Bigotry at the box office

Mainstream movies are sending the wrong message about ethnic minorities, foreigners and LGBT people.


If you see a Chinese or Indian character in a Myanmar movie, they are almost certainly not playing the hero. More likely than not, they are jokers or villains. Ethnic minorities represented in films are frequently mocked for their accents when speaking Burmese, and are often portrayed as uneducated. If you were to take a lesson from the movie industry, you might come away thinking that homosexuals exist for your entertainment; comical sex-addicts boisterously dressed with over-the-top makeup.

These kinds of discriminatory caricatures, which reduce people to unflattering stereotypes, have been around in Myanmar’s movies for decades.

“If a character is Chinese, he will be lending money to others at high interest rates; if he is Indian, he is a servant,” filmmaker U Myo Zaw, also known as Rezaw, told Frontier. A member of the Myanmar Motion Picture Organization and joint secretary of the Myanmar Video Association, Rezaw has worked in the film industry for about a decade. Over the years, he has rarely seen anyone speak out against discrimination in popular culture. Stereotypes, he said, are “deeply rooted within people’s thoughts.”

Vinyl movie posters for Burmese feature films. (Teza Hlaing / Frontier)

Vinyl movie posters for Burmese feature films. (Teza Hlaing / Frontier)

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There are abundant examples of discrimination in films and videos produced in Myanmar, and popular reaction sometimes sides with bigotry, instead of against it. In September 2013, viewers from Rakhine State were enraged by a movie titled “Kyaung”, in which the main character suggested to another that his “Rakhine wife might be sleeping with a Bengali”.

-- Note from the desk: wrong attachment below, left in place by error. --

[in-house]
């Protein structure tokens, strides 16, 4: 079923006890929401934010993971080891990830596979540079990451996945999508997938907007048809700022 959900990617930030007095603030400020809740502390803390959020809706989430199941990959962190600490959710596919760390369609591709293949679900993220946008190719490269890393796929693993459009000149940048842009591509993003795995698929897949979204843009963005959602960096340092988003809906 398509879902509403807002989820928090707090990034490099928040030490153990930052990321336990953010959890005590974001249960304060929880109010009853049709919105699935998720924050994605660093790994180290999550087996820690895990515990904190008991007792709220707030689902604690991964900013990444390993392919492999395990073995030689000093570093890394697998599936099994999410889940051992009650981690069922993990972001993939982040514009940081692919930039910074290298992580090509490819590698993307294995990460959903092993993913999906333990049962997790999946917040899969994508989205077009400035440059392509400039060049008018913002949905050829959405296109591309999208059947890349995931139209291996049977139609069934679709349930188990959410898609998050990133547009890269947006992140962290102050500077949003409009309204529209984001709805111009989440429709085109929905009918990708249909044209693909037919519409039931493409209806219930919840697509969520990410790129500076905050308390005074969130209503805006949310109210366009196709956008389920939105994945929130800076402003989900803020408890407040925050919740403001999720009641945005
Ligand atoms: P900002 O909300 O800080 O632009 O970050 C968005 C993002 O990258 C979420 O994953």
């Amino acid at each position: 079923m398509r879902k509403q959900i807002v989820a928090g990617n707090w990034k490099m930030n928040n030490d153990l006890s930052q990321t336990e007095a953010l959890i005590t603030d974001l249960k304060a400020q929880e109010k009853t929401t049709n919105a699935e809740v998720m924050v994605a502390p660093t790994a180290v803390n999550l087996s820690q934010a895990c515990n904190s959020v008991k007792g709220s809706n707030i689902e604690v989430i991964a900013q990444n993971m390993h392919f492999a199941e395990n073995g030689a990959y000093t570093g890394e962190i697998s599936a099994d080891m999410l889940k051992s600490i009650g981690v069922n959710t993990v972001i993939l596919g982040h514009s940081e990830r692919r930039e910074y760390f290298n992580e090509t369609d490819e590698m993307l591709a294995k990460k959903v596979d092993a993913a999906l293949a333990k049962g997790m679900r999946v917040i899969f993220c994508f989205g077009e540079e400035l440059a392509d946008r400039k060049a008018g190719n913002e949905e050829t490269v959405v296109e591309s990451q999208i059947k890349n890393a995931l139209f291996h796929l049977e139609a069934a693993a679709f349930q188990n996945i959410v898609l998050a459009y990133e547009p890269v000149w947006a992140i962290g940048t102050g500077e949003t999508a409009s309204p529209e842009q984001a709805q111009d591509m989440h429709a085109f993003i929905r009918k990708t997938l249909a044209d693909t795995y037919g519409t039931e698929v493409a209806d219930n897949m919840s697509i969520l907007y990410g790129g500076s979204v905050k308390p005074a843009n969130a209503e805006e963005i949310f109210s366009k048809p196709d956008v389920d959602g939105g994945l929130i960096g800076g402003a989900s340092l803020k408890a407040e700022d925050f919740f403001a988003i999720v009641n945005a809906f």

Villagers launched campaigns calling for boycotts of the film, its lead actor Myint Myat, and the director, Nay Paing. This incensed reaction shows that ideas presented in popular culture are sometimes absorbed by viewers, aggravating existing prejudices. 

In a way it’s even more disturbing when no one reacts. The recent comedy “The Queen of the Ward” portrays homosexuals and people of Indian descent as a laughing stock, but few seemed to take notice of the film’s discriminatory language. Ko Aung Myo Min, director of the LGBT rights group Equality Myanmar, said he was saddened to see scenes that reduced people to tropes.

“In most movies, directors present gays as being wrong-headed, later changing their minds and living right, being a man,” Aung Myo Min told Frontier. “This is not realistic. Being gay is not a concept, but a kind of natural state. There are many consequences to misleading the public through movies. Families become violent and put blame on gay relatives, trying to make them change, to be a man again.”

“Filmmakers put in these scenes for humour,
but they no longer fit in with contemporary norms. 
Most people in the industry don’t put enough effort into their jokes.”